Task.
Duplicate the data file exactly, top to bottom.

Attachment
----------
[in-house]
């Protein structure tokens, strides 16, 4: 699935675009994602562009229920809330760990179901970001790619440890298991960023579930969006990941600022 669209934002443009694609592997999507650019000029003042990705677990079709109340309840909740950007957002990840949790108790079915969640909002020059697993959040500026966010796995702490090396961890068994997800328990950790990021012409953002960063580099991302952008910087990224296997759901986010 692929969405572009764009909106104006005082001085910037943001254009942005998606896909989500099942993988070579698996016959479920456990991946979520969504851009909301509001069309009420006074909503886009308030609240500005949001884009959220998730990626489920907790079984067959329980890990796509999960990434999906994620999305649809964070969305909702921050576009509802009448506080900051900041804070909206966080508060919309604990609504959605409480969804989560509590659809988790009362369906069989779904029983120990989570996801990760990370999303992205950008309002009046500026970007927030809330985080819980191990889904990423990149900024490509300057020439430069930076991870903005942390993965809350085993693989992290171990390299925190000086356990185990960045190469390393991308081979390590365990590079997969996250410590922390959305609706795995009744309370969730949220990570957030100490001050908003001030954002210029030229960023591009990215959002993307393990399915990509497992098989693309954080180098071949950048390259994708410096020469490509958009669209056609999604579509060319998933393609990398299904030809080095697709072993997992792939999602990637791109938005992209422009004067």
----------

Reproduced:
[in-house]
């Protein structure tokens, strides 16, 4: 699935675009994602562009229920809330760990179901970001790619440890298991960023579930969006990941600022 669209934002443009694609592997999507650019000029003042990705677990079709109340309840909740950007957002990840949790108790079915969640909002020059697993959040500026966010796995702490090396961890068994997800328990950790990021012409953002960063580099991302952008910087990224296997759901986010 692929969405572009764009909106104006005082001085910037943001254009942005998606896909989500099942993988070579698996016959479920456990991946979520969504851009909301509001069309009420006074909503886009308030609240500005949001884009959220998730990626489920907790079984067959329980890990796509999960990434999906994620999305649809964070969305909702921050576009509802009448506080900051900041804070909206966080508060919309604990609504959605409480969804989560509590659809988790009362369906069989779904029983120990989570996801990760990370999303992205950008309002009046500026970007927030809330985080819980191990889904990423990149900024490509300057020439430069930076991870903005942390993965809350085993693989992290171990390299925190000086356990185990960045190469390393991308081979390590365990590079997969996250410590922390959305609706795995009744309370969730949220990570957030100490001050908003001030954002210029030229960023591009990215959002993307393990399915990509497992098989693309954080180098071949950048390259994708410096020469490509958009669209056609999604579509060319998933393609990398299904030809080095697709072993997992792939999602990637791109938005992209422009004067």